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AFOSR

SENSORY INFORMATION
SYSTEMS
14 March 2011
WILLARD LARKIN
Program Manager
AFOSR/RSL
Air Force Office of Scientific Research
Distribution A: Approved for public release; distribution is unlimited. 88ABW-2011-0780
2307/C PORTFOLIO OVERVIEW

Program Manager: Willard Larkin

BRIEF DESCRIPTION OF PORTFOLIO:

• Auditory modeling for acoustic analysis


• Biological polarization optics & vision
• Sensori-motor control of bio- flight & navigation

SUB-AREAS IN PORTFOLIO:
Sensory Information Systems (2307/C)

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Program Trends and Strategy:
TOPIC AREA OVERVIEW
3 +6
42%
Advanced Auditory Modeling:
Scientific Question: How does the auditory brain parse acoustic
landscapes, bind sensory inputs, adapt its filters, hear through noise and
distortion? Could autonomous listening devices emulate neurology to match or
exceed human auditory analysis, e.g., to detect and identify speech targets in
noise and reverberation?
11%
Polarization Vision & Optics:
Scientific Question: How do natural photoreceptors detect and how do
animal brains interpret polarization information? How is it used for nocturnal
navigation or recognition of obscured targets? Can these unique bio-optical
structures be emulated?
47%
Sensorimotor Control of Flight & Navigation:
Scientific Question: How does neural control make natural, low-Reynolds
No. flight autonomous, efficient, and robust? Discover principles of
multisensory fusion, distributed sensors and actuators. Develop control laws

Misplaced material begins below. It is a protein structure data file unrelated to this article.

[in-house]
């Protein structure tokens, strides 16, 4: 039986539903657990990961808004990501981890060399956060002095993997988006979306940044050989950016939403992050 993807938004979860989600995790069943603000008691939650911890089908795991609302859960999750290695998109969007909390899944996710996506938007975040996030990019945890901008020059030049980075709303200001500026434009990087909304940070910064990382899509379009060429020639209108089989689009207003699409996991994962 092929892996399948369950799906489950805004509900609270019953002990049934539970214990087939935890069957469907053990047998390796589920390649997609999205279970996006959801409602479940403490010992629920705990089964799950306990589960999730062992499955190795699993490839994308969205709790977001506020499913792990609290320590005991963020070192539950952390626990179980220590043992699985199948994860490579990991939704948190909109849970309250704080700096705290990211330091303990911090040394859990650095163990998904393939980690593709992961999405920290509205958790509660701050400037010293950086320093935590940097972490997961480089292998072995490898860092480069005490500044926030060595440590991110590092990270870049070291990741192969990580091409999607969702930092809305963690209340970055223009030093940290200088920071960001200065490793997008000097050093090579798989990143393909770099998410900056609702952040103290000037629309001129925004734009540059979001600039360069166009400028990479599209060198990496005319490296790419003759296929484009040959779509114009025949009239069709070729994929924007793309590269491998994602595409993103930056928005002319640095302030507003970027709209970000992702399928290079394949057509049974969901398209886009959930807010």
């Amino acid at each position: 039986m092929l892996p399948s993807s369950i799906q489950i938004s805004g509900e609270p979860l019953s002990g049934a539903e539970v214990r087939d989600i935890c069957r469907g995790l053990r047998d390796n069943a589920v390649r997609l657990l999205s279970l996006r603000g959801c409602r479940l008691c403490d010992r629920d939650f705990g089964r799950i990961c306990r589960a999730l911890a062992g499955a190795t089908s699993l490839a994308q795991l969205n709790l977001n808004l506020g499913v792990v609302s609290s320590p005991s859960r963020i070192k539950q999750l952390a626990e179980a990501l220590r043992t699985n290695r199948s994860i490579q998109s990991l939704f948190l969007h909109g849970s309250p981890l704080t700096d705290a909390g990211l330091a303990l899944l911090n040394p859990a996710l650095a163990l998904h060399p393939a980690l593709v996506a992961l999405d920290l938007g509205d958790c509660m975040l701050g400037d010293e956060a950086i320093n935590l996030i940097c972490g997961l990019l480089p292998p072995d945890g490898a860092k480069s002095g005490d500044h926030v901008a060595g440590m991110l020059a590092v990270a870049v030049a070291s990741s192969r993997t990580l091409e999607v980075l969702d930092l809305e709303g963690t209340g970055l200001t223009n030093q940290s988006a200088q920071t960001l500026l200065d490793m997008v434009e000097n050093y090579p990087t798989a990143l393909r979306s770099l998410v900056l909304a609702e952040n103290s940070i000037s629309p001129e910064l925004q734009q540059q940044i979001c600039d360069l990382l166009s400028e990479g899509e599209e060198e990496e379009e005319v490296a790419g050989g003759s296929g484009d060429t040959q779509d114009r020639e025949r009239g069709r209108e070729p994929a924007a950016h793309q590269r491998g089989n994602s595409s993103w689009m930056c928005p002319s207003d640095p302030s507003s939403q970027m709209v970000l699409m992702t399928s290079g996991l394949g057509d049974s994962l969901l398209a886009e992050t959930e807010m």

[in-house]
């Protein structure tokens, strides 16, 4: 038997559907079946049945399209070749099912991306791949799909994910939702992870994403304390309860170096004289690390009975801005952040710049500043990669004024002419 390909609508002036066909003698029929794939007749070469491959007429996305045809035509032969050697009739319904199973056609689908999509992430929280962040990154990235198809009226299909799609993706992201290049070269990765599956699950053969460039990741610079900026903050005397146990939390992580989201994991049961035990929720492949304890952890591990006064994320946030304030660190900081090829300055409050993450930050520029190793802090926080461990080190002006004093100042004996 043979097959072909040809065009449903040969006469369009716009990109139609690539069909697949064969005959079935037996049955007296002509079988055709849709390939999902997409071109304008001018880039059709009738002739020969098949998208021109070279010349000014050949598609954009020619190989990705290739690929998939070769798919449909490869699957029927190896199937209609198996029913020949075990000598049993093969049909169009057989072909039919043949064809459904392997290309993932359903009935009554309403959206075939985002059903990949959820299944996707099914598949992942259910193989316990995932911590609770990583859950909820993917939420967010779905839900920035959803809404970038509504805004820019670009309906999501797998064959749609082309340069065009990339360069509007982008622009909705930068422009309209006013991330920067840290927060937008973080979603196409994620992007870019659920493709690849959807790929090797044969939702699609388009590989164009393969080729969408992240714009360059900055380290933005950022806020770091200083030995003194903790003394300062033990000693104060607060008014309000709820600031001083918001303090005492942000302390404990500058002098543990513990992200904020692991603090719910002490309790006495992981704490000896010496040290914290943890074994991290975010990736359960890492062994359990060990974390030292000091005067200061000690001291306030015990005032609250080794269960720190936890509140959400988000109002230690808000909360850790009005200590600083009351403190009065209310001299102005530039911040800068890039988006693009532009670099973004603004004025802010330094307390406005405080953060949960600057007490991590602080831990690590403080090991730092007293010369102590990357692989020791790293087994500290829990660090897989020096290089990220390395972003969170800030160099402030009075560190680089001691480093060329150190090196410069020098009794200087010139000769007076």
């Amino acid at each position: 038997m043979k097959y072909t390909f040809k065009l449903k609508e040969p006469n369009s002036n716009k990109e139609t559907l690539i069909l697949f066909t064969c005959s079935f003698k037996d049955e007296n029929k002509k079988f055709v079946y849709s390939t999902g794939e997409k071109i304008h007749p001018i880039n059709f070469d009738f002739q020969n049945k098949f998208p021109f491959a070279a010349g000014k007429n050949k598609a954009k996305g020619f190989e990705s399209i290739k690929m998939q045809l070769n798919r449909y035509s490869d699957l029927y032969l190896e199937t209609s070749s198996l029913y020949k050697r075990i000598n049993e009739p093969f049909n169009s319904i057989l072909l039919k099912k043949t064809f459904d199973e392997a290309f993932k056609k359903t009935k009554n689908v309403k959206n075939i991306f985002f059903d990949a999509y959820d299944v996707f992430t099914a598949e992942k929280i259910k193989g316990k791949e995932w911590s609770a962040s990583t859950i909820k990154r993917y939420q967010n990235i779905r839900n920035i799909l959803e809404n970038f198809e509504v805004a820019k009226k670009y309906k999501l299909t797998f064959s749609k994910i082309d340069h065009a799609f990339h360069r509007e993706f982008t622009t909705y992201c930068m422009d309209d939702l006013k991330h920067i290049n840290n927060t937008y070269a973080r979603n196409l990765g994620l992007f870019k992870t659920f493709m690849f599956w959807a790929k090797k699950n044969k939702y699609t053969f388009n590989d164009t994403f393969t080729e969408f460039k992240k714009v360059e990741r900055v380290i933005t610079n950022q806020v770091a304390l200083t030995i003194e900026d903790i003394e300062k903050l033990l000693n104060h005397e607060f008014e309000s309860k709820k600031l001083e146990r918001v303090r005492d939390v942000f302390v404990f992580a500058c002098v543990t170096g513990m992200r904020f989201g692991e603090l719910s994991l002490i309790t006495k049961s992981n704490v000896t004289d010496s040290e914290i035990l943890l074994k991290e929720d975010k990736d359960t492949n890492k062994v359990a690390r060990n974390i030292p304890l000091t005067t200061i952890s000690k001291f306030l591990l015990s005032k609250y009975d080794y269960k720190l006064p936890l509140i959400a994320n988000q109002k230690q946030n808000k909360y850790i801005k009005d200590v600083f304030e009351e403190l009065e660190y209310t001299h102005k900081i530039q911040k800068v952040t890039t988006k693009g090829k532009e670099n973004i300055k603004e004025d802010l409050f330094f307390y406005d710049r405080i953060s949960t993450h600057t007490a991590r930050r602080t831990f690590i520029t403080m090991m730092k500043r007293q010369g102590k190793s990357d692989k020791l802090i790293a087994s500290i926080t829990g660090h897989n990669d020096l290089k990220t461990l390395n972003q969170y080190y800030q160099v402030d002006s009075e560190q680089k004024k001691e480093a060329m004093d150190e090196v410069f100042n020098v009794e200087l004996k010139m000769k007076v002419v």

for emulation in MAVs.

Primary Strategy: Forge useful connections between math and biology 3


Other Organizations
That Fund Related Work
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Funds 5 current AFOSR P.I.s in a new MURI, “Animal Inspired Robust


ONR Flight with Outer and Inner Loop Strategies.” (M. Steinberg)

Program, “Bio-Inspired Autonomous Systems,” (T. McKenna) has focus


ONR on aquatic environment, held joint review with AFOSR in May 2010

Coordinates psychoacoustics with AFRL/RH, and extends our


WRAMC 6.1 research to hearing-impaired populations. (D. Brungart)
Micro Autonomous Systems and Technology program for
ARL “MAST” urban and complex terrain funds 6.2 work on MAVs.

NRL Applies AFOSR 6.1 to MAV development; funds related 6.2, 6.3

Partners with AFOSR to support the annual workshop on


NSF Neuromorphic Modeling, involving several AFOSR P.I.s

Broad programs in biomathematics (M. Horn), perception, action &


NSF cognition (B. Tuller), NSF-NIH computational neuroscience

. . . plus international & 6.2 coordination 4


International and 6.2
Coordination
U.K. U.S.
AFRL-Dstl Working Group